- Armed with a toxin which they secrete from their skin, gives them protection from predators.
- Like all newts, they have the ability to regrow lost limbs.
- In search of mating partners, great crested newts venture up to 1 km. When they find the 'perfect partner' they perform a dazzling courtship dance.
- Great crested newts fulfil their role in the food web enthusiastically as carnivores by devouring a wide range of species like slugs, worms, insects, molluscs and tadpoles.
The Threats to Pond Ecosystems
Pond ecosystems can be negatively affected by various factors that lead to their degradation and disappearance. In many cases, ponds are drained or neglected so they become filled with vegetation and silt (washed into ponds by rainwater) or turn stagnated under fallen leaves. Invasive species can also impact the health of native aquatic plants and dominate the limited space in ponds. Pollution is another cause of degradation with the main source being pollutants from agricultural run-off and urban areas. One estimate puts the loss of ponds over the last century at 50% with 80% of the remaining ponds in poor condition. This greatly affects the chances of freshwater species as 2/3 rely on pond ecosystems.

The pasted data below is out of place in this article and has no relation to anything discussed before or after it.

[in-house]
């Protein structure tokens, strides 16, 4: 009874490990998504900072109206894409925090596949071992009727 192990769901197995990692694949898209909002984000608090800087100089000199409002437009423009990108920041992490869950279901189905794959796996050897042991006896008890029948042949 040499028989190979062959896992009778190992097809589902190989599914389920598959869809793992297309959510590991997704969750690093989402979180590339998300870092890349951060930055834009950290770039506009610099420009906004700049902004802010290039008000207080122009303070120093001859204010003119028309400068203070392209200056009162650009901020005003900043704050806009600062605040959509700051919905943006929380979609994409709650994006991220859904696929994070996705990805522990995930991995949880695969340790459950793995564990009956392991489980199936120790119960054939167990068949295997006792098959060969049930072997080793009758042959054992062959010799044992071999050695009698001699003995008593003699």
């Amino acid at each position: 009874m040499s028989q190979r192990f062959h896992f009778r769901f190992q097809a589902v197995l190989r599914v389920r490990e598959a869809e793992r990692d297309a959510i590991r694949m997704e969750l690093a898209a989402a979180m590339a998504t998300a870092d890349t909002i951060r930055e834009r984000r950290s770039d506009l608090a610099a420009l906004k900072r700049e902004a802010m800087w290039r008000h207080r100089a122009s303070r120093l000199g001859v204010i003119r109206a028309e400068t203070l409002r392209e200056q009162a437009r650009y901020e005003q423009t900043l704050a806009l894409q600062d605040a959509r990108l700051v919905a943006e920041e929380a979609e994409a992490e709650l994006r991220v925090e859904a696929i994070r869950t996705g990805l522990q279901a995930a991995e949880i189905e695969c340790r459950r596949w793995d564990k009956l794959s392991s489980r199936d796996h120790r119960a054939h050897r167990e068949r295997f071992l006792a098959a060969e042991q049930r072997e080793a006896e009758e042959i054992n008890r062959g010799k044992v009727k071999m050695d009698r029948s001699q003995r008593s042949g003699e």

The pond this project is targeting is in an area known to support great crested newts in Shrewsbury, county Shropshire. The pond is drying out and shrinking to such a state that it will soon no longer be able to sustain the breeding grounds for the newts and other wildlife.
This rewilding project aims to restore this pond to provide a large and suitable habitat for the great crested newt that will be available for the next three decades.